Proliferative diabetic retinopathy
Proliferative diabetic retinopathy is caused by the development of abnormal blood vessels in the retina. This can cause bleeding into the eye and detachment of the retina. Proliferative retinopathy is a very serious complication of diabetes that can lead to permanent visual impairment.
- Dilated examination
- Retinal photography
- Ocular coherence tomography/OCT
- Fluorescein angiography, now only performed infrequently
Traditional laser treatment, also known as retinal laser photocoagulation, though effective, is used less frequently nowadays because new drugs that work inside the eye are better at ensuring vision is not lost and is maintained long term. In some circumstances, focal laser photocoagulation can be useful when directed away from the macular area from specific sites of leakage from diseased blood vessels.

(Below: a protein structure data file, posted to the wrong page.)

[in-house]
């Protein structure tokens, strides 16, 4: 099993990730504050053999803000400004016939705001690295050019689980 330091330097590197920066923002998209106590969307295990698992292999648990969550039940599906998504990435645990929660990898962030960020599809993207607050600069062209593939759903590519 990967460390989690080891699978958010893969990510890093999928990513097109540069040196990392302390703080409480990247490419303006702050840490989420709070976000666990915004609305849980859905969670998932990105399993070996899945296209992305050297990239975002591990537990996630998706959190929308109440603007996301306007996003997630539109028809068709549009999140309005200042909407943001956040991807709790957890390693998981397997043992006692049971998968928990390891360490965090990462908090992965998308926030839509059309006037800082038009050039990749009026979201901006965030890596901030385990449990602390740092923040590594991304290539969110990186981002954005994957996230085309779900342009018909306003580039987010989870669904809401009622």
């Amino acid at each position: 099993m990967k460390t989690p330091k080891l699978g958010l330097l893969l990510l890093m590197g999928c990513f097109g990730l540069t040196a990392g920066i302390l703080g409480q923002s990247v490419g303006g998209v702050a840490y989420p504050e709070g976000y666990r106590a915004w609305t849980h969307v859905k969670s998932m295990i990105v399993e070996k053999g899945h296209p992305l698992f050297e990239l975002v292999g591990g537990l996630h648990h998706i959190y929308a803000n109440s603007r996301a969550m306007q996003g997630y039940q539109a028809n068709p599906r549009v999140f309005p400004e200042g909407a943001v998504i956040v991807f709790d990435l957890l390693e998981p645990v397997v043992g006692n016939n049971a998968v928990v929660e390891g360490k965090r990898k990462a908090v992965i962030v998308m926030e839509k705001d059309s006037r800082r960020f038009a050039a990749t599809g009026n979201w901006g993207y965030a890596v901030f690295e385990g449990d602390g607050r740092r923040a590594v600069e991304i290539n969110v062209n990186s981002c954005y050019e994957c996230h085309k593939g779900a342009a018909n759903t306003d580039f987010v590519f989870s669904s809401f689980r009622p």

In this situation, laser treatment prevents the spread of fluid into the macular area where it can result in vision loss.
In advanced diabetic retinopathy, new blood vessels can grow into the retina and because they are diseased vessels, they can bleed into the eye, causing severe vision loss. Also they can cause a form of retinal detachment, leading to severe vision loss. If these new vessels are seen, a form of laser known as panretinal photocoagulation, can be applied to cause the new vessels to shrink and disappear.